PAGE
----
This article is Part Two in a series of excerpts from an interview with Denis McCourt, Co-Artistic Director at Long Beach Shakespeare and writer/director of The Conjugated Beliefs of Usallica. See Part One here.
Acting Examiner: Now with a company called Long Beach Shakespeare, this obviously isn’t a Shakespeare piece, do you find that being in a company that has such a definite name confuses people in the community when you don’t do Shakespeare works?
Denis McCourt: I would say that initially that’s probably very true because the Long Beach Shakespeare company has been around for twenty years, they used to be known as Bard in the Yard. Helen Borgers who is the Co-Artistic Director and has been the Artistic Director for the last 12 years. She has pretty much tried and true stayed to the classics. Not just Shakespeare, but a big advocate of literacy and she’ll take novels and actually adapt them. One of our board members is Dashiell Hammet’s granddaughter and so they did a staged version of The Maltese Falcon with the family’s permission. That was a world premiere about two or three years ago. But, when you look nationally at Shakespeare companies like The Globe in San Diego or Ashland out in Oregon they don’t just do the classics. When I originally approached Helen about a year and a half ago…I brought that up to her. She’s going to maintain that position [with the classics] and then I’m going to bring more of a contemporary voice and musicals to what we’re doing.
I think we as an industry, the theatre industry has to take a look at how we’re doing business…and I think any way that we can engage the community and bring them into a creative opportunity to hear stories being told that reflect who they are…Now Conjugated Beliefs is another production that is multi ethnic, is multi gender, multi-age it really speaks to a very broad section of who we are as a country. Im hoping that everyone feels that they’re represented in it some way. I even have a child in the show.
AX: Now having such wide variety of actors in your cast, and also yourself not being from this area. You’re from the east coast as you mentioned. How do you think this show would read to the Long Beach community versus Floridians or New Yorkers? It would look different because it’s such a broad range of topics.
DM: It is my hope, and of course you write these things to produce them and you never know if it’s going to catch on or not especially an absurdist play, because I think there is a level of simplicity attached to it. I think the undercurrent can have a significant meaning for the audience. And because the script is so ambiguous at points, I think a lot of communities and individuals can really infuse themselves into it. [Referring to the] set design by Dan Wheeler, is sort of the circus meets a junkyard kind of thing whereas I think the script could very easily be done on a black stage with just a spotlight. So, my hope is, you know if it does get produced in other places that there’s enough space in it for them to really take a hold of it and make it their own.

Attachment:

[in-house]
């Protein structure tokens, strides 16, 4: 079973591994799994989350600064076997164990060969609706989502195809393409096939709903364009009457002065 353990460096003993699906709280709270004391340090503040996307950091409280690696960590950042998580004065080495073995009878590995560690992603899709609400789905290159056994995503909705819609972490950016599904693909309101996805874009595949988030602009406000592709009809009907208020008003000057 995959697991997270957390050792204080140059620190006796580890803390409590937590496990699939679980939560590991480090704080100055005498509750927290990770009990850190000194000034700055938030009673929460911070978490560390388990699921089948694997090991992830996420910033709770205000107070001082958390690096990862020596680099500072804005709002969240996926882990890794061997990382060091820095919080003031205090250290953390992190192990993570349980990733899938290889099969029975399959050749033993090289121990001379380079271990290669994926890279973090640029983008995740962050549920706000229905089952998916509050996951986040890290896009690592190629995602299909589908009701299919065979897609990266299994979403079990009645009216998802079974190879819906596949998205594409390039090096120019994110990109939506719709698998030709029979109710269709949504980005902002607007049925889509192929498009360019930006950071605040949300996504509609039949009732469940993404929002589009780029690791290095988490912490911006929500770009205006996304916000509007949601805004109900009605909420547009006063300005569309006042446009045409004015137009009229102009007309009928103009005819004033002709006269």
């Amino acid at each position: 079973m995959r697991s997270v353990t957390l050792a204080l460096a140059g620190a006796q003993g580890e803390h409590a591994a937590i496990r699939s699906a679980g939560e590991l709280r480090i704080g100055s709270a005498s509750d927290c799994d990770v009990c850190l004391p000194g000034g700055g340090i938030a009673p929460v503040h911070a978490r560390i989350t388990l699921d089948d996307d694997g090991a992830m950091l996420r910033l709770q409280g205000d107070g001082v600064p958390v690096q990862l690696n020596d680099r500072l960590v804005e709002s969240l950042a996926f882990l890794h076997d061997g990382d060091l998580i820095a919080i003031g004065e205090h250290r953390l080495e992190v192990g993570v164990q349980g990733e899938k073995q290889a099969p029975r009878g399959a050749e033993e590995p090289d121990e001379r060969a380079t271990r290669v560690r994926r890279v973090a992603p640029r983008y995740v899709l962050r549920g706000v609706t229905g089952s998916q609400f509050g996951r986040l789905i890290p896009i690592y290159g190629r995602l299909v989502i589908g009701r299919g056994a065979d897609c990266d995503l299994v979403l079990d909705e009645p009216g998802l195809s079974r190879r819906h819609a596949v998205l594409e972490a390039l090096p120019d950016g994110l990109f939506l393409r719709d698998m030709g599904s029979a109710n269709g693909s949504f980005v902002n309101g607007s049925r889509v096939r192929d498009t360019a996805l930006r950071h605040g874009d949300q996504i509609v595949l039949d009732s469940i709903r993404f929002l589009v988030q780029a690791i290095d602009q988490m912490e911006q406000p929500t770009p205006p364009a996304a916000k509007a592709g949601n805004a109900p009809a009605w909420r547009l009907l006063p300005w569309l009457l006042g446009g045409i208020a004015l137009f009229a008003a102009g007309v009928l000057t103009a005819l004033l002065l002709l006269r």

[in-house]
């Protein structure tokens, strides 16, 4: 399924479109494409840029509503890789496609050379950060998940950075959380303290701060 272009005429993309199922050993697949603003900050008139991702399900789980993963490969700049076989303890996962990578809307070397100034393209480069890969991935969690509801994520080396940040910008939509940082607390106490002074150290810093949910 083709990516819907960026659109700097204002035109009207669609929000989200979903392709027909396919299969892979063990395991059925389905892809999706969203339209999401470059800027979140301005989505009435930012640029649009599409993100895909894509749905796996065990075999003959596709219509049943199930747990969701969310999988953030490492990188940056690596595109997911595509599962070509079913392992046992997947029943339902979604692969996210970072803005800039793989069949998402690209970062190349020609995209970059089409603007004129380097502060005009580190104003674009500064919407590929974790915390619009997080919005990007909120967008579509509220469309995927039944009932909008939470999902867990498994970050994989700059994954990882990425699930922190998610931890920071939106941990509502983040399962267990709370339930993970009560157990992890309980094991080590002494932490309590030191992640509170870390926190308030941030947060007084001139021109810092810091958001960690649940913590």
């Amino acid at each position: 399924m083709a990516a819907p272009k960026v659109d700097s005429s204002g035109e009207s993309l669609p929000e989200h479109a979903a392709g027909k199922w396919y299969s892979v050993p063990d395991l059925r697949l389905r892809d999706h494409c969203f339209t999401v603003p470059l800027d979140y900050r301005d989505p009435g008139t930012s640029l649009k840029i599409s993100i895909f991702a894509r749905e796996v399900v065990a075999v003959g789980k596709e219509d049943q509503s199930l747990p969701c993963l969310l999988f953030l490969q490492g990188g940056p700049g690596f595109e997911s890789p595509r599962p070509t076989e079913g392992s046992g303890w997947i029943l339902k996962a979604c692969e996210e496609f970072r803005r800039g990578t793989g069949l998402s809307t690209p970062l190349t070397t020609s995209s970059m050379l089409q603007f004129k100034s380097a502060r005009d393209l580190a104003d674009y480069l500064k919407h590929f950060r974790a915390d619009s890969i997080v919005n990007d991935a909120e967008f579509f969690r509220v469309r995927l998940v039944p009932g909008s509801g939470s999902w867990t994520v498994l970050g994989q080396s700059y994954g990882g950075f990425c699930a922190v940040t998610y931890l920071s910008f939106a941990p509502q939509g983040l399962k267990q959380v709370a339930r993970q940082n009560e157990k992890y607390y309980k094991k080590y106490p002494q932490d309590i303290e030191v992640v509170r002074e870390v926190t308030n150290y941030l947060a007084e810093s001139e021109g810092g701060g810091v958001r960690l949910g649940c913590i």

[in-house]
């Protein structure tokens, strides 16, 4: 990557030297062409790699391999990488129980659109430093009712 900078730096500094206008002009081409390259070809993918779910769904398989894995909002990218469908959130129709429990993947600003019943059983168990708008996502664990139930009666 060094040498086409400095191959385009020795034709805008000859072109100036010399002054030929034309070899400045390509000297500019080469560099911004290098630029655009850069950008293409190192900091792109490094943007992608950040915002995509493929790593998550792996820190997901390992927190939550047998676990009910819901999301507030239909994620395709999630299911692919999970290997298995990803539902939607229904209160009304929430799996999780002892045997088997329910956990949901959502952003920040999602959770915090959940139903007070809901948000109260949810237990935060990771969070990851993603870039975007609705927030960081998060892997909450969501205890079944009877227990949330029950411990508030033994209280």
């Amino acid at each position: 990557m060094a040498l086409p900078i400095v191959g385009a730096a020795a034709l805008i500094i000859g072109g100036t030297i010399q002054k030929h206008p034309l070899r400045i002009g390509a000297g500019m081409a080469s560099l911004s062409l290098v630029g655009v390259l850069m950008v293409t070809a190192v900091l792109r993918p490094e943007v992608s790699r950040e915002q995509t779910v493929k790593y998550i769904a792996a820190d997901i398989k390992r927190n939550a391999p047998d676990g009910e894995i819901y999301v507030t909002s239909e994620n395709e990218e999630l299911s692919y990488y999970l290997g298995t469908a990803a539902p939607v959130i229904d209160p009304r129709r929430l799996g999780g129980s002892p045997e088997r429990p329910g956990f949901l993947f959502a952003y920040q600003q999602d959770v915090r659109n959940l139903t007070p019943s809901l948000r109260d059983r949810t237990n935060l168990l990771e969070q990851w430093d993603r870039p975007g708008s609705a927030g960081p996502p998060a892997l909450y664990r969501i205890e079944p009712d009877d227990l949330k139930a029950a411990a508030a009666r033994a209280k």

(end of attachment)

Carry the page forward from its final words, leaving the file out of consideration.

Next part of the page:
AX: So, Long Beach. You said you’ve been here for about 2 ½ years. What brought you here? Why long beach? Of all places…
DM: A lot of different reasons. It’s funny because when I was younger I always used to say I’m never going to visit California because I’ll never come back. [laughs] I used to say that all the time, truthfully. My partner, Leon, and I have been together eleven years and we both have always wanted to live in Southern California. He’s been a sailor his whole life, in the eleven years of course, I’ve come to love sailing. We have a sailboat, and Long Beach is such a diverse community, that is really… growing up in New York I loved…just different cultures and the weather here is gorgeous, coming from Florida, we kept the sunshine, but got rid of the humidity.
AX: And now here you are directing a full-length work on the stage of the EXPO that’s quite an experience for someone who switched careers, some would say, late in life, but for someone like myself would say, never is too late. With the show itself, with Conjugated Beliefs, how would, what would be a short blurb, what three words, or what sentence or two would you use…
DM: I think the description that I’m using is that it’s sort like this Mad Max band of clowns that are roving together and the audience will watch them navigate rituals and traditions and ceremony together and I think really what the play is about at its heart, is how do we maintain our individuality within the structure of an organization or as a country or a city or a family, that needs to move together as a whole and so its. You’ll witness the struggle and the use of power and sex and religion to sort of circumnavigate how we make it. How we get through this maze and somehow at the end of it, wind up moving forward, as opposed to moving backwards. And I think when people look at it, because a lot of it is taken and deconstructed from pledges and things that we whole near and dear to our heart. But I hope the audience looks at it and says, “ok, is this how things were? And then we’ve evolved to where we are today?” or “is this a look to how things are going to be in the future?”
Tomorrow: Part Three, The necessary magic of networking in this industry, LA Theatre, and little more about Denis and his time with LB Shakespeare and Usallica.